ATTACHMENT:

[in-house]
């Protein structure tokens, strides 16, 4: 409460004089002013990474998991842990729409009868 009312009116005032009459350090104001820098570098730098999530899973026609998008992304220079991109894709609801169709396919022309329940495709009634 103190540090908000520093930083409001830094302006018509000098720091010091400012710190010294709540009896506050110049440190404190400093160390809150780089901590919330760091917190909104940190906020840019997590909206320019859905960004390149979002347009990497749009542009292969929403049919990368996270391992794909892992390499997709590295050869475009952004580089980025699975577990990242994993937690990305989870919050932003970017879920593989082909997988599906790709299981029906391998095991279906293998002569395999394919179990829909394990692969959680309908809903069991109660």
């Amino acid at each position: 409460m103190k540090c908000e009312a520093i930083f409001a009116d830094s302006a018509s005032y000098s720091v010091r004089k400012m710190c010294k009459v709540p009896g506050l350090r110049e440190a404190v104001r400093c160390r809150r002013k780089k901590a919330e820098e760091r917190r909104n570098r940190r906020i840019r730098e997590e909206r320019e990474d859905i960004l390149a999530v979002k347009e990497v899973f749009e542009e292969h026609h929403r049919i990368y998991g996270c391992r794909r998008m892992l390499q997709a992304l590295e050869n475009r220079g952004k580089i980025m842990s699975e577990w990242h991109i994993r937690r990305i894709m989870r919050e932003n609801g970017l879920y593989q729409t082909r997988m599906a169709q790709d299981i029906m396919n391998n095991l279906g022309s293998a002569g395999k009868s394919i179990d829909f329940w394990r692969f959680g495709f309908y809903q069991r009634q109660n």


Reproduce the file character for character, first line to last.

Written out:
[in-house]
């Protein structure tokens, strides 16, 4: 409460004089002013990474998991842990729409009868 009312009116005032009459350090104001820098570098730098999530899973026609998008992304220079991109894709609801169709396919022309329940495709009634 103190540090908000520093930083409001830094302006018509000098720091010091400012710190010294709540009896506050110049440190404190400093160390809150780089901590919330760091917190909104940190906020840019997590909206320019859905960004390149979002347009990497749009542009292969929403049919990368996270391992794909892992390499997709590295050869475009952004580089980025699975577990990242994993937690990305989870919050932003970017879920593989082909997988599906790709299981029906391998095991279906293998002569395999394919179990829909394990692969959680309908809903069991109660």
């Amino acid at each position: 409460m103190k540090c908000e009312a520093i930083f409001a009116d830094s302006a018509s005032y000098s720091v010091r004089k400012m710190c010294k009459v709540p009896g506050l350090r110049e440190a404190v104001r400093c160390r809150r002013k780089k901590a919330e820098e760091r917190r909104n570098r940190r906020i840019r730098e997590e909206r320019e990474d859905i960004l390149a999530v979002k347009e990497v899973f749009e542009e292969h026609h929403r049919i990368y998991g996270c391992r794909r998008m892992l390499q997709a992304l590295e050869n475009r220079g952004k580089i980025m842990s699975e577990w990242h991109i994993r937690r990305i894709m989870r919050e932003n609801g970017l879920y593989q729409t082909r997988m599906a169709q790709d299981i029906m396919n391998n095991l279906g022309s293998a002569g395999k009868s394919i179990d829909f329940w394990r692969f959680g495709f309908y809903q069991r009634q109660n």